Using the Leica SF 20 flash with my Leica M6 TTL camera

Not long after purchasing my Leica M6 TTL, I decided to buy the Leica SF 20 flash as I thought I may use the camera on social night’s out with family and friends or perhaps when watching bands so thought it would be a good investment.

I also thought it would be great to try out the TTL settings of the flash to sync with my camera.

I decided to test the flash out at home and with my dog.

I took these photos using the TTL setting on the flash. Unfortunately I didn’t make exact notes at the time so can’t remember what aperture etc the camera was set at.

I used Kodak Portra 160 film and a 50mm Leica Summicron Lens. Here are some photos I took of my mirror on the TTL flash setting:

Here are some of my dog, Daisy with the TTL setting:

Here is one of Daisy with her favourite toy, Mr Moo, again using the TTL setting on the Flash:

I then decided to take a couple of photos using the manual flash option and the light meter reading through my camera and here are the results:

You will see an immediate difference in these photos in the fact that the TTL metered flash photos all have a yellow tinge to them but the ones shot on the manual flash setting all are a lot more balanced and show the correct white of the room.

Clearly in my opinion, the photos taken with the manual flash setting came out much better and more accurate.

The only issue I can think of with the TTL flash metering was that there was a white balance issue because there is so much white in my living room and perhaps I needed to shoot a grey test card first to get the right white balance?

I’m very new to using flash with my Leica camera so there may be somebody reading my blog who has a lot more experience with this type of flash and camera who can give me some expert advice on whether my theory is correct regarding the white balance and methods I could use to improve this when using the TTL option.

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6 thoughts on “Using the Leica SF 20 flash with my Leica M6 TTL camera

  1. I have considered picking up a compact Leica flash also but have too many of those generic vintage Vivitar and similar ones sitting around to justify it. I also did a similar experiment with my Leica M6 TTL and a Vivitar. Having not used flash very much in the past, I was also surprised by how well the TTL sync on the Leica worked by comparison to standard sync of Nikons, Pentax’s etc. Given the fact that it’s a small, direct, on camera flash and can create nasty shadows, the TTL feature gets the exposure correct easily.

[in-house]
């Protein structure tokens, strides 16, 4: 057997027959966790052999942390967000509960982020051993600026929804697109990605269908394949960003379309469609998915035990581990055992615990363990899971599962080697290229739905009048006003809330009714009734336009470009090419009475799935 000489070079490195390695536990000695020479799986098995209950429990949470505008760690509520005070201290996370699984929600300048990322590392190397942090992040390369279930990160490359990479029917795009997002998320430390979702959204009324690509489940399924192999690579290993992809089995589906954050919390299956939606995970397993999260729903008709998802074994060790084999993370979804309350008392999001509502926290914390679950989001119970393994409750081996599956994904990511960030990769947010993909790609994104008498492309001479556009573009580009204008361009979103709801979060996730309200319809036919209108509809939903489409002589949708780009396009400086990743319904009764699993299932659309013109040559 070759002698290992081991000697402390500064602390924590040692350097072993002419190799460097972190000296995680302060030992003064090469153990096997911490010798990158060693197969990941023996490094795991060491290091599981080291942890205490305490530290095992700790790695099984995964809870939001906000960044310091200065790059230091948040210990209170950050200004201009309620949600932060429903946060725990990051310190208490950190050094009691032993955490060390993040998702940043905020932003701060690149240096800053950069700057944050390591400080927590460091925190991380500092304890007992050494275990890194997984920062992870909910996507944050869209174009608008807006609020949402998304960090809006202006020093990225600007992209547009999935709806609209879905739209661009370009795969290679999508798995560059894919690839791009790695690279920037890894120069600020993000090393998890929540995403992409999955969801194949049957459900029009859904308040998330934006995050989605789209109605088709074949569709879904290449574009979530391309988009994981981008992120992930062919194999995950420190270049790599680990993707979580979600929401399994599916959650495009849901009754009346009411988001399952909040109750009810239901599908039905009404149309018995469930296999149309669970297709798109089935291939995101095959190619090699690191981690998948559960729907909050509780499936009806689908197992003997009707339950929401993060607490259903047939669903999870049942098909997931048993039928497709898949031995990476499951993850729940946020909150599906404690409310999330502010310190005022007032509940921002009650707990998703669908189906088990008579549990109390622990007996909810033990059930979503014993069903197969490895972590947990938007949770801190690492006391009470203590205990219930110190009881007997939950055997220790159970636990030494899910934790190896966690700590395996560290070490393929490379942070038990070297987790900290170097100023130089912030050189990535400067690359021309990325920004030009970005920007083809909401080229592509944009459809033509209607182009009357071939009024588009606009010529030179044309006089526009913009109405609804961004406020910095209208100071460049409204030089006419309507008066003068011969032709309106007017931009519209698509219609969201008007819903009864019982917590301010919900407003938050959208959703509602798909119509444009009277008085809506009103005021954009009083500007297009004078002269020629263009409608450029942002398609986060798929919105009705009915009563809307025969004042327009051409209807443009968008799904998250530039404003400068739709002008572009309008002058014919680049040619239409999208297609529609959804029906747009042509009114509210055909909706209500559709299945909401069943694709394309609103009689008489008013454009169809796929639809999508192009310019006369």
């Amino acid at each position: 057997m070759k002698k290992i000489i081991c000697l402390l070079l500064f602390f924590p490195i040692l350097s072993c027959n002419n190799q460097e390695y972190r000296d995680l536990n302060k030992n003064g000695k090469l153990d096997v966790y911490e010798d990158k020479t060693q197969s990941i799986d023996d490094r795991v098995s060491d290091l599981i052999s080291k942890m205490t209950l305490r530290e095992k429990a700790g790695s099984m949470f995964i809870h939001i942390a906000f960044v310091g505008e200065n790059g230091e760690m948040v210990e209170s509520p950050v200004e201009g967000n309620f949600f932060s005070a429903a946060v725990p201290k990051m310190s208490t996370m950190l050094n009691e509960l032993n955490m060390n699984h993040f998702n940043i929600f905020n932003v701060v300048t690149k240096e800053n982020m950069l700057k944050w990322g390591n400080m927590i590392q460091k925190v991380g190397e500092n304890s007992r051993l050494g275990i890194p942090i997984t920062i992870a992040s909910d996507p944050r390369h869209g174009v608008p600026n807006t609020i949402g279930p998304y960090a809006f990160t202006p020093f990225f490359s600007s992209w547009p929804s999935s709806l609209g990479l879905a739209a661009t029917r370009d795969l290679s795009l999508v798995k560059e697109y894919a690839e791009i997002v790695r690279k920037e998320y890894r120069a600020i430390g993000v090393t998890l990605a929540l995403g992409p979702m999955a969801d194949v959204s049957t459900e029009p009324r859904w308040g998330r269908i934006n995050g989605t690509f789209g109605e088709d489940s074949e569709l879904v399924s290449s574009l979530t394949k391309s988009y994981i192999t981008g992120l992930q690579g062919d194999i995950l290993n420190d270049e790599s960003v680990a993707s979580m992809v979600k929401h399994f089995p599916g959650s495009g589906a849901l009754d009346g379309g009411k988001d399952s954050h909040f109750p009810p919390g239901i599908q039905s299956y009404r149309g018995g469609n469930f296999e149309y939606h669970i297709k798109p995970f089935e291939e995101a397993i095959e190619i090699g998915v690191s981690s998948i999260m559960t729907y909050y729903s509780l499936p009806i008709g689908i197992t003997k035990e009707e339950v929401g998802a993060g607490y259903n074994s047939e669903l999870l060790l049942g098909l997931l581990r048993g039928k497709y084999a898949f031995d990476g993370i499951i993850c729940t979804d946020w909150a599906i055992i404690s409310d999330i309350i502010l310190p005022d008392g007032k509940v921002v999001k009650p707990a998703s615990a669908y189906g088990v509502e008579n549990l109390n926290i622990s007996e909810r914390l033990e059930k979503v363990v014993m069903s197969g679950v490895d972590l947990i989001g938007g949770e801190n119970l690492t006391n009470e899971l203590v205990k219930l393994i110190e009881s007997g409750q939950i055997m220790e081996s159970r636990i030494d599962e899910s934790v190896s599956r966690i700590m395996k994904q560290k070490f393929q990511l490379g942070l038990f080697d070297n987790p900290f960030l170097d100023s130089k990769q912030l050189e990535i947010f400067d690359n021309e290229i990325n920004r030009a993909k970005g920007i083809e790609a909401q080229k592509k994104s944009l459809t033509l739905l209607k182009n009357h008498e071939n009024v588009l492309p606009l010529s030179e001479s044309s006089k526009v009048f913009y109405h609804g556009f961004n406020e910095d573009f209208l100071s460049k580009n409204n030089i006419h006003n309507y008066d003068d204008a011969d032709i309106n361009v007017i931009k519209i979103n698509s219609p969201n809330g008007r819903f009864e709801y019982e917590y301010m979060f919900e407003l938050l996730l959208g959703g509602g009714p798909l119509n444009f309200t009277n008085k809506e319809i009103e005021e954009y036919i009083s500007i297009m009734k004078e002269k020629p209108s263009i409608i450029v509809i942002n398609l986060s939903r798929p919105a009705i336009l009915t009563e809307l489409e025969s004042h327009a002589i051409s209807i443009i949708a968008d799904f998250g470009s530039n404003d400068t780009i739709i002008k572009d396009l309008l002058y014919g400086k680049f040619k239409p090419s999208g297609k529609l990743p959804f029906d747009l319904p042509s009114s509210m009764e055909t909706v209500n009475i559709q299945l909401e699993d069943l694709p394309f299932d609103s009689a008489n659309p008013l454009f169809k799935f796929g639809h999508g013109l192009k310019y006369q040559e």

To comment on your color; this is one of the myriad reasons I parted ways with color film – it’s just too complicated to get accurate for my liking. Your available light shots came out orange because you were using daylight balanced film. Ideally, you’d be shooting tungsten balanced film if shooting indoors, under bulbs whose value is less than a 5600 Kelvin color temperature, but the days of tungsten balanced still film are mostly gone, and even when they were more available, they were all very low ISO because their purpose was more for art reproduction than taking photos of your dog in your living room at night! So your photos came out orange because the film was expecting whites to have the blue tint of sunlight which it counteracts with orange tint in order to arrive at white. But your light was already orange colored (more like 2700K) so your film added orange tint to orange tint.

    The flash, however, is balanced for the color temperature of sunlight, around 5600K and so the film makes white, white again.

    Is it TOO WHITE? Well, that comes down to the calibration of the scanning. The film does what the film is going to do but the editing of the color is expected (by Kodak, Fuji, etc) to be done in the scanning.

    An automated minilab scanner color balances each frame based on the colors of those frames around it. So you might find that if you took photos of a completely different scene on the same roll, that the last shot or two of the living room scans were color balanced differently.

    Some professional labs turn that auto color balance off and manually color balance. But what this means in practice is usually just that they set the scanner to their own in-house determined presets. Not that they are actually looking at each of your photos and calibrating as they think best.

    SOME pro labs will let you, and you have to coordinate this with them, do exactly what you mentioned; shooting the first frame of a grey card and they will set their scanner based on the card for the entire roll. That is the only way that you can ensure accurate AND consistent color through the roll. Of course, the problem is, you’ll note, if you shoot multiple lighting situations on a single roll, you are out of calibration again.

    It’s a lot of work to shoot color and get the colors accurate.

    I do need to pick up one of those Leica flashes though! The old Vivitar just looks ridiculous atop my Leica! And hey, beautiful dog!

    Liked by 1 person

  2. Interesting experiment. You might be on the right track in the sense that the all white room is a bit like shooting in the snow – if you don’t overexpose one or two stops it will come out looking grey. It would be interesting if the Leica has an exposure compensation function to try again say plus 1 stop. TTL flash on my Contax from the same era works great, but I don’t think I have been faced with the all white lighting conditions like this!

    Liked by 1 person

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